blackprofessor said...

I am glad I wasn't the only one who noticed his verbal troubles.  IMO, it isn't his accent but his diction needs more polish and he needs to enunciate more clearly.  It is obvious that he is very passionate about what he is doing but he does need some help with his public speaking.  

nylse said...

i'm sorry, but did you really mean pronounciated????

no comment said...

I believe Atty Crump has a speech problem that I am not sure a speech coach an help with. He has a thick tongue/lisp something. He is from my home state of NC. 

GrownAzzMan said...

Lester had a speech impediment. He got some therapy later on though...

CaliGirlED said...

 Yeah I know, but it would hurt my feelings to see him struggle like that. I heard him after the therapy, major improvement.

Kitadiva2 said...

At work, writing fast response, made a mistake. Oh well.  LOL.

Marioned said...

Accents I can  take,  poor grammar is a different subject.   As a professional, you do yourself such a disservice by not speaking Standard English.  My Mother was an English teacher, so at an early age I was corrected.    I agree that it is not an intelligence issue. 

M said...

I have been telling folks to not let Crumps slow talking Southern Twang fool  ya. The man is sly like a fox!

M said...

 You're make the assumption that most white people speak correct (or) standard English. You must aint been to Georgia then (ebonically speaking). White folks here don't speak any language you can understand. However I don't judge people, I tell most people that I can write standard English far better than I can speak it. I like hearing different accents, I am always fascinated by culture and languages.

M said...

I'm still laughing. We've had this argument within my family many times about the use or misuse of the English language and when it is necessary to speak "proper" (mainly in a professional setting) and when it is not necessary. It gets quite heated and some disagree with changing ones dialect to fit the occasion. But when we are together as a family it is "straight up country" no proper speaking necessary.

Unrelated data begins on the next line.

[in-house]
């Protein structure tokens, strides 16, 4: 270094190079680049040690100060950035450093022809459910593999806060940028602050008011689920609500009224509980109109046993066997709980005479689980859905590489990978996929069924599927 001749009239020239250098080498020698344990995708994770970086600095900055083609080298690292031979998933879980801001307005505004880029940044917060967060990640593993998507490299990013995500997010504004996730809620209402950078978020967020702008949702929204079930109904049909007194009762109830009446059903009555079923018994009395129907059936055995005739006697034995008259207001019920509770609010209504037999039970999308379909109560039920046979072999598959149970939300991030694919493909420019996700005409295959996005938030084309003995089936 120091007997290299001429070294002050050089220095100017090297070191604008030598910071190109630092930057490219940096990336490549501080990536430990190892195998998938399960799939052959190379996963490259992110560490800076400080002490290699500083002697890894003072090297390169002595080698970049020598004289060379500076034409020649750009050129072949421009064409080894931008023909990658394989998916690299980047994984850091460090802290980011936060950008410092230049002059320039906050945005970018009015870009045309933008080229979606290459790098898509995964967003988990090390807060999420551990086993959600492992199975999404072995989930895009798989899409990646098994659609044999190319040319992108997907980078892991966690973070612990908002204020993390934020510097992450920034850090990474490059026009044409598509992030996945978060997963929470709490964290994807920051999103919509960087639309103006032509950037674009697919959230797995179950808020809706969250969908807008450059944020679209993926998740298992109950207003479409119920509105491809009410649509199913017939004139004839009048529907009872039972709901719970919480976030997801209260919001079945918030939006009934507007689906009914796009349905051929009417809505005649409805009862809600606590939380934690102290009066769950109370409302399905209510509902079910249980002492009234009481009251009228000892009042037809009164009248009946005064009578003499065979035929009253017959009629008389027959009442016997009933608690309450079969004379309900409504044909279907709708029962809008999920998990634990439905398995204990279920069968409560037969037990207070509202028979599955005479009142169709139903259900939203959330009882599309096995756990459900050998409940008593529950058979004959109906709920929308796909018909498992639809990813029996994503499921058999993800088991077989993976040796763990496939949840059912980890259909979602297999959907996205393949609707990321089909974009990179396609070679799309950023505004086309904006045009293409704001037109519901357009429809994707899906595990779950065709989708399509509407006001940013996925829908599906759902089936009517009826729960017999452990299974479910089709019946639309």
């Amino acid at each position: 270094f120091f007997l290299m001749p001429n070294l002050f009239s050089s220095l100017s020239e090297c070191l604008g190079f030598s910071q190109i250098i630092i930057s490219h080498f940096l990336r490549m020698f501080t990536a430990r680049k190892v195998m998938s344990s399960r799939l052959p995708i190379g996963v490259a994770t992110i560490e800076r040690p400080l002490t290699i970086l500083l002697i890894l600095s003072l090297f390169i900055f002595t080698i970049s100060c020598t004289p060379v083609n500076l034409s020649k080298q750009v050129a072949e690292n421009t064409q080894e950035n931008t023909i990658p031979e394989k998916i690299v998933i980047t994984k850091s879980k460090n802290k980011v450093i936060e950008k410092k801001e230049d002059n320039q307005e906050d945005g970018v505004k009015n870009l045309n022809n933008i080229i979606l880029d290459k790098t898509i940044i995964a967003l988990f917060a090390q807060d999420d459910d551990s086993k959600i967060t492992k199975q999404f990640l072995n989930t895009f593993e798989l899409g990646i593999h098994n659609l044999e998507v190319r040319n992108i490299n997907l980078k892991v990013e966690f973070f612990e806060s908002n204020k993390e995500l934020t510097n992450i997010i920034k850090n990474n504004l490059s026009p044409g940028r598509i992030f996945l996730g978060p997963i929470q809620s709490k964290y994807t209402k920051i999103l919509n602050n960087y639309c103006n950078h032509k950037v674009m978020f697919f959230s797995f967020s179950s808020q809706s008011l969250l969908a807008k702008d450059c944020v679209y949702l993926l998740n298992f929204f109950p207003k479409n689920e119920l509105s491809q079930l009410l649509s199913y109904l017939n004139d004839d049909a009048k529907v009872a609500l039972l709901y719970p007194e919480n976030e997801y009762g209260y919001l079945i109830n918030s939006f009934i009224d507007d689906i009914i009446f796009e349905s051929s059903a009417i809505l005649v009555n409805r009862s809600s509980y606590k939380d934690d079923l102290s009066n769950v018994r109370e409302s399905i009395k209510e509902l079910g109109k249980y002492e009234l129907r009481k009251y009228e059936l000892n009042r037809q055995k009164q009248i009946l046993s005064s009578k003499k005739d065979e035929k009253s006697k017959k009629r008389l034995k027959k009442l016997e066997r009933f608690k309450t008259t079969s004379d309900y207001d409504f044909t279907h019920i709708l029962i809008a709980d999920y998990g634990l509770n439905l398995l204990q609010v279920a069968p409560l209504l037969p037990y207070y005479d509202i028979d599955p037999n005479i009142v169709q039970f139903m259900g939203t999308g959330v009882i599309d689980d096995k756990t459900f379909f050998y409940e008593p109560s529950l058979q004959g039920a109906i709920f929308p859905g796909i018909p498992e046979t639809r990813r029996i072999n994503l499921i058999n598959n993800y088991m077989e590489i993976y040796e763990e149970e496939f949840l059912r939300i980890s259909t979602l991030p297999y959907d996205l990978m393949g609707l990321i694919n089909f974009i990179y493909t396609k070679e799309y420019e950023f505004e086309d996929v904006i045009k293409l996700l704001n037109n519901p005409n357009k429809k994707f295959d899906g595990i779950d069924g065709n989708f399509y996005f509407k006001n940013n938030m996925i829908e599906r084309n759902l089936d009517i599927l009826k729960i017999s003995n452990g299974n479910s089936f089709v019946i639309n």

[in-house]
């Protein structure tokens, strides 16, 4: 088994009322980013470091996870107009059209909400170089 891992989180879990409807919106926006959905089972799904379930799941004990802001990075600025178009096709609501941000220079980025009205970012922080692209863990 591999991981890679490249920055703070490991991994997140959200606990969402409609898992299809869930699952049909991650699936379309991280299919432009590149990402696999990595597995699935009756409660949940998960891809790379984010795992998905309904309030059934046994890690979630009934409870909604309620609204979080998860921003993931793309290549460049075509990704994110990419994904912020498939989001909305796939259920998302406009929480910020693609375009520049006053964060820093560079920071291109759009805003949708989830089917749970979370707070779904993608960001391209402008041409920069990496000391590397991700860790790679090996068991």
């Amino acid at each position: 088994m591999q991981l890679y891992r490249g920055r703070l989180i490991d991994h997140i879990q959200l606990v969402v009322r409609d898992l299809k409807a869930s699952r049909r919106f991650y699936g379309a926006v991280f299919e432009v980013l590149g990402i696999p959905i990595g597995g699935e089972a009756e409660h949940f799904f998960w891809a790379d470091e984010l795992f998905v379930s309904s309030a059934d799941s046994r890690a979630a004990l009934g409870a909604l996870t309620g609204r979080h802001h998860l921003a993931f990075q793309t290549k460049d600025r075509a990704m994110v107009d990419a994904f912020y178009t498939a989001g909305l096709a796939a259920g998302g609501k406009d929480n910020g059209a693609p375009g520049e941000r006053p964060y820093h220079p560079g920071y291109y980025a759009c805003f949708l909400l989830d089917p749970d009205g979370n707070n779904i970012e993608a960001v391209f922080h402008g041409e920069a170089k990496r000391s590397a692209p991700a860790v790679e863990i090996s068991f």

M said...

 FUNNY!

M said...

 Yeah my parents were born in Georgia but moved to Florida. I was born in Florida. My mom use to get mad at us when we called her relatives "country" and how country "they talked'. We still use the term he or she is talkin' "Georgia" or they "dress Georgia" meaning downright country. Of course I love my Georgia folks with all of the Southern drawl and twang. Guess where I am living now. Right "Georgia"! My fondest memories are vacationing in Georgia with my country relatives.

Carol said...

Southern drawl, twang, speech patterns, and enunciation...whatever...God is on the throne.

SassyJJ said...

Ahhhhhhhh!  I went to college with B. Crump's brother...aaaaaaand that North Carolina is very engrained in their speaking!!   This family is very dedicated and just awesome!  

Chree Carr said...

My dad spoke to me about going into media/image consulting
for athletes when I was working on my degree in PR.  I regret not pursuing that now because some
of these athletes are pure cringeworthy. 

I was born and raised in a small town in West Texas
so I'm familiar with the struggle.  It wasn't until college that I
understood the accent and its relationship to perceived
intelligence.   I don't doubt Crump's intelligence or his passion for
this case, but it's hard to ignore him when he speaks.  At one point he
used the word 'ignant' and I was speechless.  He just needs a speech coach
and media consultant to make him more polished in public forums. 

In the end, the comments shouldn’t outweigh what he has done for the Martin
family.